The Tolka is very quiet. The heron remains still. And exudes calmness. I try to catch the message. The egret appears on the river. We haven’t become friendly yet. The pond is empty of the youngsters. The swans’ home is overgrown. I don’t know if it was abandoned by the parents and the six cygnets or if it was an eviction. The heron sometimes squats there. The dog walkers don’t appear these mornings. I have become a loner. My conversation with the morning continues. The air. The sky. The appearing sun. The water. The praying or waving trees. It is a type of music. It may not be lyric FM but it warms my soul. There is gentle music in nature and the language is understandable by those of us who are otherwise rather ignorant musically.

A wake:

Tom Cooney died. He was 79. As with any death, we talked. We had our own wake and the memories woke up. As we become the old ones, we are the guardians of the memory bank. We have the history. Stories are stirred. Gestures of the past come back to life. Many wouldn’t know what we are talking about but we have to preserve the past. Not as nostalgia, but rather it is our history. It is the family album. Tom did so much and reached so many. He had polio but his determination and stubbornness never stopped his gallop. Some three years ago, he fell. He was now paralysed. He could move his head only. His hands slightly. He lost his independence. His living was an example and an inspiration. He was the same Tommy with the big voice and the strong Temonfeckin/Drogheda accent. I recall a little huddle in Rome many years ago. We were looking for someone to be Assistant to our General. We came up with Tommy’s name. I was very doubtful. I couldn’t see him capable of doing all the travelling the post demanded, across the world and knew also, that he didn’t have the languages. The conclusion from the huddle was, ask him. He immediately said YES. How he did so and why – I don’t know. I suppose all we ever had to do with Tom was to hint – that a job might be too much for him, and then he would take up the challenge. Tom’s determination and commitment was an inspiration. We don’t need haloed saints. We have our own.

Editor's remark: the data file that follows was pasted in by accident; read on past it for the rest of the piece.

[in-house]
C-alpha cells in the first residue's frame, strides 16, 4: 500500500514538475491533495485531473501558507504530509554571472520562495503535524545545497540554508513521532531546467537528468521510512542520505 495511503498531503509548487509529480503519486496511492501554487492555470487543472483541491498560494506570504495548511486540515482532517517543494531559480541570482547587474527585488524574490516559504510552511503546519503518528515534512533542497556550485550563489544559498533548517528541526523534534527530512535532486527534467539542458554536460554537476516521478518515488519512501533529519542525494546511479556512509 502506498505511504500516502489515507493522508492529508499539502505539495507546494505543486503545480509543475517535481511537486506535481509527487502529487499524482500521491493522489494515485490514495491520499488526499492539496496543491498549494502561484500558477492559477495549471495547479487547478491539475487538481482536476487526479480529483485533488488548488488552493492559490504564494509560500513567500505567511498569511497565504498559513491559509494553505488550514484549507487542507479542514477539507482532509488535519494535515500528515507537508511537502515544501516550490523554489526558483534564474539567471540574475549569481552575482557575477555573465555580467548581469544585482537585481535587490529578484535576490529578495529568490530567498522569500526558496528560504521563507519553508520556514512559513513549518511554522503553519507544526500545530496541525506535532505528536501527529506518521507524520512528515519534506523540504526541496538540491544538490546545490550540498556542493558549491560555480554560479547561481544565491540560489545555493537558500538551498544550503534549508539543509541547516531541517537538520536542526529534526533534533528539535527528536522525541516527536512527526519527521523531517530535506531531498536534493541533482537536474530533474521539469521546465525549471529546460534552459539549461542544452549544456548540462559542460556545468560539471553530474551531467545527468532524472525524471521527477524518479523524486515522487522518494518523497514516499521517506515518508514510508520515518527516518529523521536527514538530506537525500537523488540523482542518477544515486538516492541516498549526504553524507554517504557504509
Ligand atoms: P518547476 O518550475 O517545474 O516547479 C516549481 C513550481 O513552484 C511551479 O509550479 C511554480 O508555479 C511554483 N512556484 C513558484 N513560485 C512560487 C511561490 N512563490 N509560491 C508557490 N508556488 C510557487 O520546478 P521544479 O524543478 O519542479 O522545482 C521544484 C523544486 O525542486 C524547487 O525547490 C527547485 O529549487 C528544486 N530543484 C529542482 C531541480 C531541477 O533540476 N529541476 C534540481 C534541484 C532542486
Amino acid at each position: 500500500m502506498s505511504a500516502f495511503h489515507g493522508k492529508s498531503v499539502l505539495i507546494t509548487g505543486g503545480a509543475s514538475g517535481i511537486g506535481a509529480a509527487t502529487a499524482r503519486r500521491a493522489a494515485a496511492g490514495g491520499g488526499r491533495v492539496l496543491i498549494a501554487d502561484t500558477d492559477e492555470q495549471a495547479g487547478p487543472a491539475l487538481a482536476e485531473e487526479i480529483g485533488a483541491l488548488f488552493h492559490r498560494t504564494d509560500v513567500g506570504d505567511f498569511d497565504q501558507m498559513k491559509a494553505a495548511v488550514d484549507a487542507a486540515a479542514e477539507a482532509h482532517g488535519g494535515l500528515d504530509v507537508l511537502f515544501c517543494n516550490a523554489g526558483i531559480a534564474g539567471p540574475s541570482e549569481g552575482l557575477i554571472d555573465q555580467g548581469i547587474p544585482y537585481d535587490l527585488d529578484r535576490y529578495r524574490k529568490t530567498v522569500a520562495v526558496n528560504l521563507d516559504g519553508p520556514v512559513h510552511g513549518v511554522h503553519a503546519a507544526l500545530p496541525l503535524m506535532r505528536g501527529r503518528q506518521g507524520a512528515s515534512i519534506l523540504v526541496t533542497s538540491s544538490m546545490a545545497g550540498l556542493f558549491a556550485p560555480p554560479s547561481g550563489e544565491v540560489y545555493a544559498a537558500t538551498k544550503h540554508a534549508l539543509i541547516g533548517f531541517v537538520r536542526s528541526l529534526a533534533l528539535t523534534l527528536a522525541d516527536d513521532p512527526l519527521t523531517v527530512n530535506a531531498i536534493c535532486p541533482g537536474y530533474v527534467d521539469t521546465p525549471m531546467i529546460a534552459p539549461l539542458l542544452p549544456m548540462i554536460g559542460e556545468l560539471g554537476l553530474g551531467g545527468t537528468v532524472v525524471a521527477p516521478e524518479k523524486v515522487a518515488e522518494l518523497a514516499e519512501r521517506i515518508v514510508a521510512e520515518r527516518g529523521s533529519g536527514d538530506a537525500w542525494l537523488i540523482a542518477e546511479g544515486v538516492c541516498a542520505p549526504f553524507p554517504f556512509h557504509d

The Big Lie:

Jonathan Rauch wrote a book called The Constitution of Knowledge. He is fighting for truth to prevail in politics. He sees Trump as debasing political life and as a cancer eating away at democracy. Mitt Romney spoke recently in a similar vein. He saw how Trump polluted the core idea of American democracy. William Barr (AG during Trump’s time) has been very dismissive of Trump’s ‘big lie’ on the election. Nonetheless, there are many echoing the chant of Donald on a stolen election. But it isn’t just Trump; it is the central core of life. Honesty. Truth. Are essential currency in life. Rauch quotes Socrates early in his book: The sense of wonder is the mark of the philosopher. Philosophy indeed has no other origin. We are called to be proper philosophers and living/radical theologians.

Wonder isn’t merely being awed by life only, but is deep curiosity and a search for truth. In the midst of Covid, some debate has to happen too. We have got our comeuppance. Our arrogance has been toppled. We aren’t in control. Life is bigger than any of us. We don’t have all the answers. Something of the spirit of Job 38/39 needs to be in all of us. A dose of humility is essential. If we step back from the rant and the moan; we might see ourselves as very limited in our understanding of anything. Some of us spent years studying. I don’t know what we learned. Our real learning began after our formal schooling. I’m not certain how educated we are. All I do know is that real learning comes to the conclusion that we know very little and that every day is a school day. An educated society and an educated ministry has to be very humble, and always struggling every day with the issues tossed up by life. Celibacy has curtailed our learning but has given us different possibilities. There is no room for arrogance in any of us. There is more room than ever for real faith.